Mine’s a swift half — This is a useful reply if invited to go to a pub. Far from being done after drinking half a pint of lager, it implies the evening will end with all getting plastered and a probable visit to a lap dancing club where the bonding exercise is completed.

You watching Man U tonight? — This reveals an easy familiarity with life in Britain where the population divides into those who either love or loathe Manchester United. The question is helpfully ambiguous and allows for membership of either camp depending on the response.

Married? — Are you gay?

I see you went to public school — Now I know you are gay.

You’re a white man, Gunga Din — Ok, I admit I don’t have any non-white friends but I might be prepared to make an exception for you.

Hall marked

Lord (Tony) Hall, who is leaving as the chief executive of the Royal Opera House to become the new director-general of the BBC, inspires confidence.

That is crucially important because the BBC, in chaos over the way it has handled the story of Jimmy Savile’s paedophilia, is one of Britain’s key institutions.

I met Hall in July when the Royal Opera House put on an exhibition on the history of the Olympics, with one entry focusing on an Indian hero — the hockey player Balbir Singh, 87, the three-times gold medallist who was also present that summer morning.

During the Olympics, Hall was chairman of the Cultural Olympiad which showcased the best of the arts in Britain — the Globe Theatre put on “37 plays in 37 languages” as part of a Shakespeare Festival.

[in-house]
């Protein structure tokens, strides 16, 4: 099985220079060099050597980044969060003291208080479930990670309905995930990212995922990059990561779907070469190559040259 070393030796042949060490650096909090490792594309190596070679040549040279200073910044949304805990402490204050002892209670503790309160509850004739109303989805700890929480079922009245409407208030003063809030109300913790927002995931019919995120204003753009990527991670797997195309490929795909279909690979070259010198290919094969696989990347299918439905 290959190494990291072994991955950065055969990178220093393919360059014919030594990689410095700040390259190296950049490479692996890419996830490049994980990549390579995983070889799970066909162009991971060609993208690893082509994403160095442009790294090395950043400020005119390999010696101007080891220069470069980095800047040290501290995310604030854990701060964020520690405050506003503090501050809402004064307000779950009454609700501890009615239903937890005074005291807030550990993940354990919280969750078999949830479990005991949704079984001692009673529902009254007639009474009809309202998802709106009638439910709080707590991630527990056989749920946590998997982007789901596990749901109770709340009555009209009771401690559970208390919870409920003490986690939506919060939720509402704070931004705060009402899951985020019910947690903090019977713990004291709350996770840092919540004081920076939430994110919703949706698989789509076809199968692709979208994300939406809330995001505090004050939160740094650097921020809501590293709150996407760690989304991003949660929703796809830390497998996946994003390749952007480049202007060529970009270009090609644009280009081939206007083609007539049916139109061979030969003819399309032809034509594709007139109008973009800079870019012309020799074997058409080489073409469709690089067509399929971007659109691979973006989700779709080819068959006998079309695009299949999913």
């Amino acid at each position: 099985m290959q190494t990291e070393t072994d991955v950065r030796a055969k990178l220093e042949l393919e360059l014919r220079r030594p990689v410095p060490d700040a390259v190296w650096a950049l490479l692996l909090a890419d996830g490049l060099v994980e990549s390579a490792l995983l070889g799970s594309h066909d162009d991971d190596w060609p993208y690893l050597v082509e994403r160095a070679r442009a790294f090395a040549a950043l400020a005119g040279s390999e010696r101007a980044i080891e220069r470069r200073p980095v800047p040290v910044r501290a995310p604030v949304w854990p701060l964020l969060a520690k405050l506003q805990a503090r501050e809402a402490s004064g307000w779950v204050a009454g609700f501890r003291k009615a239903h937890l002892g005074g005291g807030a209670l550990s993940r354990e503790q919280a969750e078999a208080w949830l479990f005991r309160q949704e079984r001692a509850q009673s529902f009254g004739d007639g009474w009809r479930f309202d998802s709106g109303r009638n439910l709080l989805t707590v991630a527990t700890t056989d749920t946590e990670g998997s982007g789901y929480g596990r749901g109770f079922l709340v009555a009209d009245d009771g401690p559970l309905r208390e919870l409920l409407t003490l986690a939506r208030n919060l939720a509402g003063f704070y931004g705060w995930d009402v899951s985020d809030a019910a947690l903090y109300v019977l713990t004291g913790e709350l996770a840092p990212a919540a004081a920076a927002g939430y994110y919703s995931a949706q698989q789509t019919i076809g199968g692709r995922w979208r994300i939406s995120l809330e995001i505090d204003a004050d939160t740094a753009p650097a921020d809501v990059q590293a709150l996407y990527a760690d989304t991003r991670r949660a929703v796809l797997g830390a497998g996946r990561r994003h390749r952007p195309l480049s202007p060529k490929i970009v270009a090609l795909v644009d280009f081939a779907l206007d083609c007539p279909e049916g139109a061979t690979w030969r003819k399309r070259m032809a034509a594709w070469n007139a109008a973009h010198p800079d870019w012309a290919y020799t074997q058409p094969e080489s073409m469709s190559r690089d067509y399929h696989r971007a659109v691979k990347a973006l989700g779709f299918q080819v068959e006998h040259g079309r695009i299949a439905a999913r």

Hall, 61, head of news at the BBC until 2001, believes that people should have as much free access as possible to the arts. “That way who knows who comes and gets inspiration from something and then goes and does something as a result of seeing something for nothing — a museum or a gallery or a piece of theatre or music suddenly triggers the mind.”

Tittle tattle

Aung San Suu Kyi clearly looked awkward when President Obama tried to kiss her during his fleeting visit to Myanmar last week.

It reminded me of the time in Jaipur, in 1992, when Prince Charles tried to kiss Princess Diana as she was presenting a polo cup to her husband. Right at the critical moment, she humiliated Charles by deliberately turning her face away.

One snapper, who was on his side as the marriage fell apart, hissed: “The bitch.”